Fitch affirms Thailand’s long-term rating at BBB+
Government’s ‘sound debt management strategy’ should mitigate impact of heavy borrowing to fund pandemic aid
Fitch Ratings has affirmed Thailand’s long-term foreign-currency issuer default rating (IDR) at BBB+ with a stable outlook.
The country’s ratings are supported by robust external and public finances, which continue to provide buffers against downside risks amid a prolonged economic recovery from the coronavirus pandemic, Fitch said in a statement.
“These strengths are balanced against weaker structural features relative to BBB range peers, including lower World Bank governance scores and per capita income, and weaker medium-term growth prospects based in part on population ageing,” it added.
The stable outlook reflects an assessment that the rise in government debt associated with the fiscal response to the pandemic can be contained over the medium term, based on the strengths of the fiscal framework and the country’s record in managing its public finances.
Fitch forecasts Thailand’s tourism-dependent economy will recover only modestly, by 1.8% this year, after a sharp 6.1% contraction in 2020. The weak recovery reflects limited tourism inflows and disruptions from the third Covid-19 wave that emerged in April. The official unemployment rate rose to 2% as of the end of the first quarter, which will constrain the recovery in private consumption.
“Even so, strong merchandise exports along with higher disbursements for public investment projects pose some upside to growth prospects in the second half,” Fitch said.
The ratings agency projects real GDP growth will rise to 4.2% in 2022, underpinned by external demand, government stimulus measures and a gradual return of tourism.
A mass vaccination programme is now under way, with a goal to vaccinate 70% of the population by the end of the year or sooner. The “Phuket Sandbox”, to be launched in July, will mark the return of quarantine-free inbound travel for vaccinated tourists and could be expanded to other provinces.
“Still, a resumption of tourism inflows to pre-pandemic levels will take a few years,” Fitch said.
Fitch forecasts the general government deficit will widen to 5.9% of GDP in the 2021 fiscal year ending Sept 30, from an estimated 4.4% in fiscal 2020. The wider fiscal deficit reflects efforts to step up support for economic activity and protect households and businesses from longer-term scarring.
“Under our baseline case we forecast the general government deficit will narrow to 4% of GDP in fiscal 2022, on improving revenue and declining Covid-related spending associated with the expected upturn,” it said.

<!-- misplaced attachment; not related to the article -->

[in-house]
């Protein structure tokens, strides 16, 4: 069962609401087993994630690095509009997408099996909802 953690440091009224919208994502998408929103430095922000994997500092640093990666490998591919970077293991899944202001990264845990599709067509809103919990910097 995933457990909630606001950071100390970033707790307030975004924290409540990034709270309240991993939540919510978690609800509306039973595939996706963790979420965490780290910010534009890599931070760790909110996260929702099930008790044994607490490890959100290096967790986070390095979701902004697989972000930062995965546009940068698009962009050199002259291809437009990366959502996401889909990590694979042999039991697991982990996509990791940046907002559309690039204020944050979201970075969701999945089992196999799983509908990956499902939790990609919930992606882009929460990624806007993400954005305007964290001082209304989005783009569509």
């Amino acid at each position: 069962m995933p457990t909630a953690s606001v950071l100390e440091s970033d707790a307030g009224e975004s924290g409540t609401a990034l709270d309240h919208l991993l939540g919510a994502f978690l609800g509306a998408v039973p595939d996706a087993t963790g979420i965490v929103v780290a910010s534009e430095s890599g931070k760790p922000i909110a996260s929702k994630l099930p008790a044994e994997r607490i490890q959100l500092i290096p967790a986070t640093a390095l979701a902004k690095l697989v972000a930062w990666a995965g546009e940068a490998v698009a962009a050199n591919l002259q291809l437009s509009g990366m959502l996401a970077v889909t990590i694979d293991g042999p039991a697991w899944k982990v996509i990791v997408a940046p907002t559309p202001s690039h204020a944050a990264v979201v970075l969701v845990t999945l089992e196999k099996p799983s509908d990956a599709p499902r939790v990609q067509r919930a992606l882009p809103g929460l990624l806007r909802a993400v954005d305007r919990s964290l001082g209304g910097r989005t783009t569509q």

The cabinet approved a new emergency decree in May authorising the Finance Ministry to borrow up to an additional 500 billion baht (2.9% of projected fiscal 2022 GDP) by September next year. Fitch expects the bulk of these funds to be disbursed in fiscal 2022.
Government debt is projected to increase to 52.7% of GDP by the end of fiscal 2022, from 35.9% at the end of fiscal 2019, still below the current BBB median of 59.4% projected for 2022.
“Mitigating the risks associated with the large increase in public debt is the government’s sound debt management strategy, exemplified by a long average maturity on government securities of 9.5 years, and high share of local currency denomination of over 98%,” said Fitch, noting that the median for BBB-rated economies is 68.8%.
Robust external finances remain a core credit strength of Thailand, said Fitch. It forecasts a current account surplus of 0.5% of GDP in 2021, well down from the pre-pandemic period, due to the collapse in tourism receipts.
“However, we expect the surplus will gradually widen to 2.3% of GDP in 2022 and 4% in 2023 as tourism recovers.”
Fitch projects foreign-currency reserves to remain largely stable at US$258 billion by end-2021, sufficient to cover 10.8 months of current external payments, and in excess of the BBB median of 9.3 months.
“Thailand’s political environment remains delicate, although the youth-led demonstrations that began in 2020 have been subdued amid the third wave of the virus,” Fitch added. “We believe the economic impact of political tensions has been limited. Still, risks of political tensions heading into the next general elections, due by 2023, could hamper consumer and business sentiment.”
Fitch maintains a stable sector outlook on Thailand’s banks.
“The operating environment remains challenging amid the sluggish economic recovery,” it said, noting the already high household debt-to-GDP ratio rose further to 89.3% as of the end of 2020.
“Higher unemployment associated with the pandemic could hinder some households’ ability to service debt. However, we expect the impact of the pandemic on banks’ asset quality to be mitigated by sufficient loss buffers.”